Easy to read, and very thought-provoking. Not depressing nor hateful. It's an interesting look at the possible definitions of "evil." I thought the following was a great review of this book:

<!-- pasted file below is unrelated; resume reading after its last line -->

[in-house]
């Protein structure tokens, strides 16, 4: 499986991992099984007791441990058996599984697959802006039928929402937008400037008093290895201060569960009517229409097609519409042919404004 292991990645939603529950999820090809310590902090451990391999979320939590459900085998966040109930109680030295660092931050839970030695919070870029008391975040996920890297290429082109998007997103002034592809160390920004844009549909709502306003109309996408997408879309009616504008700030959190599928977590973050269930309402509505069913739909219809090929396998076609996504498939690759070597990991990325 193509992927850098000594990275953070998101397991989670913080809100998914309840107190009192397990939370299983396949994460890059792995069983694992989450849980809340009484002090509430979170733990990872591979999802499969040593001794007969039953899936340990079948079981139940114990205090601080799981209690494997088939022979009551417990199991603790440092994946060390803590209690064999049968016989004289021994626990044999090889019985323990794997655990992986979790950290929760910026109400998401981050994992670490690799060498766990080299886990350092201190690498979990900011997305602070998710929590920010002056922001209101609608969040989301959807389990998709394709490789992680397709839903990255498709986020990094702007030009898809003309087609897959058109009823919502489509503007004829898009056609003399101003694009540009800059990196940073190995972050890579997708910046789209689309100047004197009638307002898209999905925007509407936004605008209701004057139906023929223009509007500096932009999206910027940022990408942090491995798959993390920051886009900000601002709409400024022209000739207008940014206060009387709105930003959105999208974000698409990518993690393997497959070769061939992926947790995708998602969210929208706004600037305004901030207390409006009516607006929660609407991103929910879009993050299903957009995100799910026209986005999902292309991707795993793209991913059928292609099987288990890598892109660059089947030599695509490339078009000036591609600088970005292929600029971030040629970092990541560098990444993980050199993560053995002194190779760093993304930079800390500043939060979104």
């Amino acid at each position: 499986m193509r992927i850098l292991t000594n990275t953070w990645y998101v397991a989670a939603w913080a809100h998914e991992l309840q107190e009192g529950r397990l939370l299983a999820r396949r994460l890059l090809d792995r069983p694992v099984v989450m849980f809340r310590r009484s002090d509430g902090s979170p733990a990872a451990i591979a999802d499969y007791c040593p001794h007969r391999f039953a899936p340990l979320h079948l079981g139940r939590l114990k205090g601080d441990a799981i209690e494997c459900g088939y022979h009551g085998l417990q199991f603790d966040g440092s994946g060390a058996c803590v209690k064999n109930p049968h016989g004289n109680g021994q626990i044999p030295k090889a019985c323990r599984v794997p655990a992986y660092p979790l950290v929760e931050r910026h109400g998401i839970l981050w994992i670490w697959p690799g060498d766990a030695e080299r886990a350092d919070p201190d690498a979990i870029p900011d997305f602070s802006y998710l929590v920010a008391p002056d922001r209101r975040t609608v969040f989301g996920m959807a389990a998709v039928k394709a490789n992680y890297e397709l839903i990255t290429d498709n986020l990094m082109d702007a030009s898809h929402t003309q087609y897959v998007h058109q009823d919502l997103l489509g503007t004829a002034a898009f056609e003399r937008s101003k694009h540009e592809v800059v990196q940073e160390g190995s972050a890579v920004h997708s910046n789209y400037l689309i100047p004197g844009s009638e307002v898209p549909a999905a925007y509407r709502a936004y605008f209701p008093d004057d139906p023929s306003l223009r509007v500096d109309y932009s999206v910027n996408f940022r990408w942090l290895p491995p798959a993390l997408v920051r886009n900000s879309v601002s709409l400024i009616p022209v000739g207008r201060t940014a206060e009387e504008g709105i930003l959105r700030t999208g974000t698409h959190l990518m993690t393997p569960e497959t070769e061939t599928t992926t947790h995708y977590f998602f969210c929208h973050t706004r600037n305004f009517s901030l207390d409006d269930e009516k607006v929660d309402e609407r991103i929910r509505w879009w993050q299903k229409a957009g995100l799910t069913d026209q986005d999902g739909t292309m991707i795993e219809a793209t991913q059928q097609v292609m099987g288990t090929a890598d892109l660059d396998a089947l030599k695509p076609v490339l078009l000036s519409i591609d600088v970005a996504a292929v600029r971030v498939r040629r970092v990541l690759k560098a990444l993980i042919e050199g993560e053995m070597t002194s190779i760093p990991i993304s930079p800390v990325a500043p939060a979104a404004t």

In Heart, a memoir centering on his heart attacks, Morrow asked questions about the nature of evil as it relates to illness and death. This foray into evil generally is a thing of snippets rather than sustained case building. Morrow, author of more than 150 Time cover stories, begins by responding to a variety of events, some of them on the scale of the Holocaust and September 11, others more modest, such as several particularly gruesome murders and the shootings at Columbine, trying to grasp where evil inheres. He then wanders through a mass of heartfelt but turgid sentiments, from which it is possible to extract a few conclusions about his opinions: evil exists; people may be evil; deeds may be evil even when people are not; there are degrees of evil, great and small, justifiable and unjustifiable. Franz Fanon's liberation-through-violence ideology and the cult of the Marquis de Sade are evil, for Morrow, and so are thinkers who praise either. And so on. The book rises above this level occasionally, as in his portrait of several individuals who resist classification, and supports another conclusion: that we have to talk about evil. At other times, Morrow descends to the level of mere name-dropping, as in his portrayal of a Stockholm conference on international violence. One can extract from this book a reasonably favorable opinion of Morrow's thoughtfulness and personal ethics, but he does not offer much exploration in the direction of possible solutions, nor has he been rigorous in sifting his reflections for lucidity. Anybody who wants to keep up on impassioned screeds in pop ethics will find something to like here, but much religious thought on the matter, to take one example, goes undiscussed.
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